“Mr. Dryden, there is no talk of any claimants to Falloway Hall. The matter of inheritance is beyond dispute. The late Mrs. Falloway-Fairfax distinctly and deliberately willed her estate to her grandniece by marriage, Miss Cherry Fairfax. Furthermore, you refer to the departed lady as your great-aunt. But you are not her grand-nephew; you are merely—I fancy I am correct in saying this—you are merely a cousin twice removed by mar-riage.”

“Dammit, sir,” protested George mildly, “I know all that. And I’m not making any sort of claim on the place. I said so. True, I had a hazy idea that Great-Aunt Lavinia was going to name me as her heir, and I confess to being a bit surprised; but I assure you I am not in the slightest degree disappointed or envious. I don’t want the damn’ place. Good luck to Cherry. Only—”

He paused. Mr. Champion said nothing, but continued to regard him with that cool lawyer’s stare.

“Well, sir,” went on George a little desperately, “what I want to know is this: is Cherry going to live in Falloway Hall, or is she going to sell it?”

“And why, Mr. Dryden, do you want to know this? And what makes you think I would divulge my client’s actions or intentions?”

“Because,” growled George.

“Scarcely a satisfactory reason, Mr. Dryden,” said the old man suavely. “Nevertheless, because there is no especial reason for secrecy, I will tell you. It is one of the conditions of the will that Miss Fairfax does not sell the place in her lifetime. Presumably, therefore, she will take up residence there.”

“Typical of the law,” grunted George. “She can’t sell while she’s alive; she could hardly sell after she’s dead, could she?”

Mr. Champion ignored this. He stood up as if to give George a gentle hint that he was beginning to outstay his welcome.

“Mr. Dryden, you can hardly expect me, as Miss Fairfax’s solicitor, to enter into any discussion with you on this subject. But since you seem desirous of discussion—though I am bound to say I fail to see how it concerns you at all— and since you have, I assume, a solicitor of your own, why don’t you go to him?”

“Because,” replied George calmly, “my lawyer doesn’t know anything about the funny things that go on at Falloway Hall.”

Mr. Champion froze where he stood. Before, he had been coolly polite, but now he became patently hostile. After a while he sat down again, glared at George and said icily: “I fail to understand you.”

“I wonder if you do,” murmured George, brushing up his oversize moustache in an automatic gesture. “No, Mr. Champion, I don’t think you do. You were Great-Aunt Lavinia’s lawyer for many, many years, and you must know something of the history of Falloway Hall—”

“History,” snapped the old man, “is history. It is past. Finished and done with.”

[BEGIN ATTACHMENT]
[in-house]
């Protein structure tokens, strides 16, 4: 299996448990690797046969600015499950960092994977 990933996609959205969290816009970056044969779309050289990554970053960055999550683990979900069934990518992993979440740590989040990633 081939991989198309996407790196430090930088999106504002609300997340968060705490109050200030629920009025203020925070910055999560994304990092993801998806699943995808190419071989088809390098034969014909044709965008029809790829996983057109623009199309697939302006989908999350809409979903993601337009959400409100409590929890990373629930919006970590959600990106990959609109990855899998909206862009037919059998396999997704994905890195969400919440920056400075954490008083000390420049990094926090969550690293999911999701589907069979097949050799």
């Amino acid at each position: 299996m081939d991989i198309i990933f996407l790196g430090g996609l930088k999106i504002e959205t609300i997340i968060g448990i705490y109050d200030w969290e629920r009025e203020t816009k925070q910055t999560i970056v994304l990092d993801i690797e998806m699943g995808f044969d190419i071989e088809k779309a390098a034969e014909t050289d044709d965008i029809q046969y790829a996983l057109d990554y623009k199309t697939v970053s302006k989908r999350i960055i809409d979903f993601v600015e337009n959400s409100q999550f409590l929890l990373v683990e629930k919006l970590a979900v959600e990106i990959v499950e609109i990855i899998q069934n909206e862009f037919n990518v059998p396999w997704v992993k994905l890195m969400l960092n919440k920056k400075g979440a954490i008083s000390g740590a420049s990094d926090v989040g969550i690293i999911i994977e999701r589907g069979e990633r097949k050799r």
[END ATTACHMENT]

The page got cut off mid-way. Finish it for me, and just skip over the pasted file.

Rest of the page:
“Didn’t you say something just now about history repeating itself? It does sometimes, you know. . . . Look here, sir, I want you to understand this. I’m on Cherry’s side; I’m thinking of that kid, unprotected save for some vague, shadowy aunt, going down there to live in that rambling barn of a Hall—”

“And why not? Why shouldn’t she? You speak as though there were something to be afraid of, some menace or another hanging over—”

“I speak,” said George deliberately, “as though I knew something of the story of the cellar.”

And once again Mr. Champion was silent for a few moments. He brooded awhile under shaggy eyebrows. Then he seemed to come to a decision, and he stood up once more, this time finally.

“I shall not continue to pretend to misunderstand, Mr. Dryden,” he said quietly. “But neither do I intend to probe into a painful past. I shall content myself merely with informing you that since the untimely death of the last Sir Jeremy Falloway—”

“In that cellar,” interjected George almost casually.

“Er—yes, in that cellar. . . . But since that time—that was, I think, in 1902—nothing whatever untoward has occurred to mar the harmony of life at Falloway Hall. The late Mrs. Falloway-Fairfax, I may remind you, lived out her long life there; she was seventy-eight when she died, and she died peacefully in her bed. Let Miss Fairfax enjoy her inheritance in blissful ignorance of that old story—that old wives’ tale, as I believe it to be. Let sleeping dogs lie, Mr. Dryden.”

“Okay,” said George equably, reaching for his hat. “Okay. Maybe you’re right; maybe it is all—dead and done with. I sincerely hope so. But I’ve never liked that particular proverb, Mr. Champion. Sleeping dogs sometimes wake up when you least expect it.”

“Not these,” said Mr. Champion confidently, “not these. These have died in their sleep. . . .”